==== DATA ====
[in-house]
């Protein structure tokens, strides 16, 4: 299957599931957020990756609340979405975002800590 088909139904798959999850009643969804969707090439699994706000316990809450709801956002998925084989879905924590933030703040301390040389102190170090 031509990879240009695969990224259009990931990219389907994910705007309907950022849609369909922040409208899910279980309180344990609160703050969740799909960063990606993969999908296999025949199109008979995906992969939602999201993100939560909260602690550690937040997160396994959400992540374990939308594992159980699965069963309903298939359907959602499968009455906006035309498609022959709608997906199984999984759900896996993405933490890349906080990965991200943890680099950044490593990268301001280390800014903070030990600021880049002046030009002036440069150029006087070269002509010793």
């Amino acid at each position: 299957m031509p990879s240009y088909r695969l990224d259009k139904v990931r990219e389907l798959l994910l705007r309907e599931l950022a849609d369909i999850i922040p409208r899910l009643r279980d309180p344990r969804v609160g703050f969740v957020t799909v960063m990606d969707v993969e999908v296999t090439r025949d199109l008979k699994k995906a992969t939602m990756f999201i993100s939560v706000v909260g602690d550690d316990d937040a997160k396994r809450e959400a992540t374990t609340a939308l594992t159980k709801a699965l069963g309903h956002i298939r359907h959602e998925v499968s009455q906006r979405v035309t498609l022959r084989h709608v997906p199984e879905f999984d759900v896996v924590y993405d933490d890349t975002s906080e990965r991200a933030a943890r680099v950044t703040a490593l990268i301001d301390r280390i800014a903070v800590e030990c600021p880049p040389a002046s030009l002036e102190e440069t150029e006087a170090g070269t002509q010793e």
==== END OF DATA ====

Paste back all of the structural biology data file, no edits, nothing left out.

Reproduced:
[in-house]
């Protein structure tokens, strides 16, 4: 299957599931957020990756609340979405975002800590 088909139904798959999850009643969804969707090439699994706000316990809450709801956002998925084989879905924590933030703040301390040389102190170090 031509990879240009695969990224259009990931990219389907994910705007309907950022849609369909922040409208899910279980309180344990609160703050969740799909960063990606993969999908296999025949199109008979995906992969939602999201993100939560909260602690550690937040997160396994959400992540374990939308594992159980699965069963309903298939359907959602499968009455906006035309498609022959709608997906199984999984759900896996993405933490890349906080990965991200943890680099950044490593990268301001280390800014903070030990600021880049002046030009002036440069150029006087070269002509010793």
């Amino acid at each position: 299957m031509p990879s240009y088909r695969l990224d259009k139904v990931r990219e389907l798959l994910l705007r309907e599931l950022a849609d369909i999850i922040p409208r899910l009643r279980d309180p344990r969804v609160g703050f969740v957020t799909v960063m990606d969707v993969e999908v296999t090439r025949d199109l008979k699994k995906a992969t939602m990756f999201i993100s939560v706000v909260g602690d550690d316990d937040a997160k396994r809450e959400a992540t374990t609340a939308l594992t159980k709801a699965l069963g309903h956002i298939r359907h959602e998925v499968s009455q906006r979405v035309t498609l022959r084989h709608v997906p199984e879905f999984d759900v896996v924590y993405d933490d890349t975002s906080e990965r991200a933030a943890r680099v950044t703040a490593l990268i301001d301390r280390i800014a903070v800590e030990c600021p880049p040389a002046s030009l002036e102190e440069t150029e006087a170090g070269t002509q010793e």